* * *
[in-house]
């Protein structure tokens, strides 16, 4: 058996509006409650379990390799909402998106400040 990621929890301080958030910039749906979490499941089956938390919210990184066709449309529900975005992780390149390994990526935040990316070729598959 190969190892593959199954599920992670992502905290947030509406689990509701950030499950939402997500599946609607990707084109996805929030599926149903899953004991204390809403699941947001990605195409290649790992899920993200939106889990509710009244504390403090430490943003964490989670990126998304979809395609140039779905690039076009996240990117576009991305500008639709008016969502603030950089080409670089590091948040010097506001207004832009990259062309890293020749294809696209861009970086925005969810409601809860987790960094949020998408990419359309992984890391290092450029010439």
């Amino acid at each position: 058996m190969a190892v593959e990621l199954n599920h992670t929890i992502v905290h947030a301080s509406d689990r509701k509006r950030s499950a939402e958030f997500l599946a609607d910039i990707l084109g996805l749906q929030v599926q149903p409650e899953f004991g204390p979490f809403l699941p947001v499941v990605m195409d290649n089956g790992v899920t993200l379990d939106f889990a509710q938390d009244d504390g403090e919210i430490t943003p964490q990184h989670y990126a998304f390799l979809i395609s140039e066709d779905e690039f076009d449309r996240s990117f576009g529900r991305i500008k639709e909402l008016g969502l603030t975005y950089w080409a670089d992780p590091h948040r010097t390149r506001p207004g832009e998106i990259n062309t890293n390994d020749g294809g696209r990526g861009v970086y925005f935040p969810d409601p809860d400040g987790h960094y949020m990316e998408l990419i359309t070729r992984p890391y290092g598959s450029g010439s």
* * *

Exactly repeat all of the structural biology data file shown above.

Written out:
[in-house]
């Protein structure tokens, strides 16, 4: 058996509006409650379990390799909402998106400040 990621929890301080958030910039749906979490499941089956938390919210990184066709449309529900975005992780390149390994990526935040990316070729598959 190969190892593959199954599920992670992502905290947030509406689990509701950030499950939402997500599946609607990707084109996805929030599926149903899953004991204390809403699941947001990605195409290649790992899920993200939106889990509710009244504390403090430490943003964490989670990126998304979809395609140039779905690039076009996240990117576009991305500008639709008016969502603030950089080409670089590091948040010097506001207004832009990259062309890293020749294809696209861009970086925005969810409601809860987790960094949020998408990419359309992984890391290092450029010439």
């Amino acid at each position: 058996m190969a190892v593959e990621l199954n599920h992670t929890i992502v905290h947030a301080s509406d689990r509701k509006r950030s499950a939402e958030f997500l599946a609607d910039i990707l084109g996805l749906q929030v599926q149903p409650e899953f004991g204390p979490f809403l699941p947001v499941v990605m195409d290649n089956g790992v899920t993200l379990d939106f889990a509710q938390d009244d504390g403090e919210i430490t943003p964490q990184h989670y990126a998304f390799l979809i395609s140039e066709d779905e690039f076009d449309r996240s990117f576009g529900r991305i500008k639709e909402l008016g969502l603030t975005y950089w080409a670089d992780p590091h948040r010097t390149r506001p207004g832009e998106i990259n062309t890293n390994d020749g294809g696209r990526g861009v970086y925005f935040p969810d409601p809860d400040g987790h960094y949020m990316e998408l990419i359309t070729r992984p890391y290092g598959s450029g010439s």